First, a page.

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The Cedar Valley Lakes Trail follows a heavily wooded route along the Cedar River, passing Alice Wyth Lake, Fisher Lake, George Wyth Lake and Brinker Lake. The opportunities for recreation are limitless, with fishing, camping, picnicking, swimming and more to entice outdoor enthusiasts. This paved pathway connecting Cedar Falls, Waterloo and Evansdale is also part of a 110-mile regional network of trails. For 11 miles, the trail is also part of the Great American Rail, an impressive route from Washington to Washington D.C.
In Cedar Falls, the trail begins in Black Hawk Park, a large county park home to camping and recreation areas of all sorts. Continuing into Cedar Falls, the trail runs into Gateway Park, which has a playground, ice skating (in winter months), restrooms, and parking. A connection is available here to the Lone Tree Road Trail and then Big Woods Trail, which you can follow north to create a nine-mile loop around the northern side of Cedar Falls. The trail passes through a wooded area that offers connections to hiking trails and plenty of benches for rest and respite. Stay aware as you approach US 218; the trail—which continues on the opposite side of the road—is not well marked. Stay right to follow the trail under the overpass. Just 3 miles into the trip, a noteworthy diversion is Alice Wyth Lake, where there is a fishing jetty and an accessible shoreline. Alice Wyth Lake is immediately followed by George Wyth State Park and Lake, which features a popular beach for locals; here, you can picnic, camp, play on the jungle gym, fish, or swim. This state park also offers a unique perk: It connects to the Cedar Valley Paddlers Trail, a water trail that starts at Fisher Lake in the state park.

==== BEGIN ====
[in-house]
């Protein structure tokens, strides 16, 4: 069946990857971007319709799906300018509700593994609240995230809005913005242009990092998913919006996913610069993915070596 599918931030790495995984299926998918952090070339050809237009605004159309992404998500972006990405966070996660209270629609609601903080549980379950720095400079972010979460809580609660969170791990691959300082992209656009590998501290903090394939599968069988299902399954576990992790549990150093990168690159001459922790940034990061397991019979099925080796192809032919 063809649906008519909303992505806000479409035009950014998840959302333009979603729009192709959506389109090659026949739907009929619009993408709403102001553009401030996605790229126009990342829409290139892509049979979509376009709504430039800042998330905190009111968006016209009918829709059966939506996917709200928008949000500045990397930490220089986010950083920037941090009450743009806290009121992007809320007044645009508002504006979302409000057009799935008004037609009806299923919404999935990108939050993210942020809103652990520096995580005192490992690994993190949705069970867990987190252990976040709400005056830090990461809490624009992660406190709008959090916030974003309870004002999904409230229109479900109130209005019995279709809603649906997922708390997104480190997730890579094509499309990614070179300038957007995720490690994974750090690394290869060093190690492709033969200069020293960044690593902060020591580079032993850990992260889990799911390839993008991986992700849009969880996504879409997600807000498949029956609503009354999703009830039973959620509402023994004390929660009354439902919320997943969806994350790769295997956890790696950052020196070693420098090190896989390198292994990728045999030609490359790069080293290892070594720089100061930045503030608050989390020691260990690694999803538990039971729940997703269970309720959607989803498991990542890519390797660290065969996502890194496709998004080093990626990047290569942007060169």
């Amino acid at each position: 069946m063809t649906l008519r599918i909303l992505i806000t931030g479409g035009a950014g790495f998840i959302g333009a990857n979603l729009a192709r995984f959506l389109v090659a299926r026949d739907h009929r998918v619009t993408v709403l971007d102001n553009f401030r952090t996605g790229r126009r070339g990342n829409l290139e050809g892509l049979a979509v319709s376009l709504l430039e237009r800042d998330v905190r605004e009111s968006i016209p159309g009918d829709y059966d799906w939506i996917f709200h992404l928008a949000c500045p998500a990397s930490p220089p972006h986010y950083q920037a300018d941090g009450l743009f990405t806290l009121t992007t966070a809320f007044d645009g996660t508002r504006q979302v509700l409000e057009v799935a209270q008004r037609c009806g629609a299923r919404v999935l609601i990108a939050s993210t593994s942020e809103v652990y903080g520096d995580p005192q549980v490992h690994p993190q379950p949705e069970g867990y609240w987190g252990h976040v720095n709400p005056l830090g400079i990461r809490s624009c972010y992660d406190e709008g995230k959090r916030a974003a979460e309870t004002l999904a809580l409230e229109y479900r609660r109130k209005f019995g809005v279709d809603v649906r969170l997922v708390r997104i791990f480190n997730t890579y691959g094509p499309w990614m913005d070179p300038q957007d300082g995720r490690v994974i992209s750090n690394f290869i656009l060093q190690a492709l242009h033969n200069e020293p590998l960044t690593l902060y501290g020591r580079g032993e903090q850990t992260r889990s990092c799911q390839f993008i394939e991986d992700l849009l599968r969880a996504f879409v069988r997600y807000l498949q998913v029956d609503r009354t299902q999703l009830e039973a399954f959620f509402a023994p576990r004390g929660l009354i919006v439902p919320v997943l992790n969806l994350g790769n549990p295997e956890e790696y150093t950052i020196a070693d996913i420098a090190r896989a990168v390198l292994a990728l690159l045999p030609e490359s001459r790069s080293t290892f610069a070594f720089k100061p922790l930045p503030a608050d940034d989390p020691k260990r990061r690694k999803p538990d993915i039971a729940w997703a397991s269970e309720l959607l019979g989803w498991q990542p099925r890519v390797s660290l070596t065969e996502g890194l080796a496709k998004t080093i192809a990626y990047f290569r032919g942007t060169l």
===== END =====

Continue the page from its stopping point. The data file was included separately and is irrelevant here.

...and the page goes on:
The trail takes you past Tibbitts Park and into downtown Cedar Falls and Waterloo, after which it passes Riverfront Stadium and runs through a small, quiet neighborhood for a short distance. You’ll pick up the trail again at Cedar River Exchange Park, which offers riverfront amenities, including picnic areas, sports fields, a skate park, boating areas, and more.
Continue past the park to downtown Waterloo, where you’ll find plenty of places to eat, grab a cup of coffee, or purchase a tasty treat. You may want to partake in many of the outdoor festivals hosted in downtown Waterloo during spring, summer, and fall, or just take in the history of the town by checking out one of several historical markers, such as the Vietnam Memorial dedicated to those Iowans who served in the war, or the marker remembering the great floods of 1858, 1929, and 1961. Part of the trail is built on top of the town’s levee, which is tastefully landscaped with a variety of vegetation, flowers, and lighting. After Waterloo, the trail continues 3.2 miles to its endpoint in Evansdale. Here, the trail connects to the River Forest Road Trail.
Notes: Fishing licenses are available from the Iowa Department of Natural Resources; visit the DNR website for more information. In some parks, swimming is strictly prohibited. Follow posted rules for each park facility.
The western end of the trail in Black Hawk Park is located off of W Lone Tree Road in Cedar Falls. From SR 57/1st St. in Cedar Falls, take Center St. north across the river, then turn left onto Lone Tree Rd. and continue west into the park. To reach the trailhead at Gateway Park in Cedar Falls from SR 58, take the exit for SR 57 toward Cedar Falls. Go 1.3 miles, and turn right onto Main St. Go 0.2 mile, and turn right onto Lincoln St. Turn right into the trailhead parking lot.
The closest parking at the southeast part of the trail is in Waterloo. To reach the parking lot from I-380, follow the route to US 218, and continue on US 218 N for 1.3 miles. Keep right to continue on Washington St. for 0.2 mile. Turn right onto W. Sixth St. Go 0.4 mile, and turn right into the trail parking lot at the intersection with Water St. If you pass the University of Northern Iowa Center for Urban Education, you have gone too far. The endpoint is located 2.5 miles southeast along the trail at Randall Ave.
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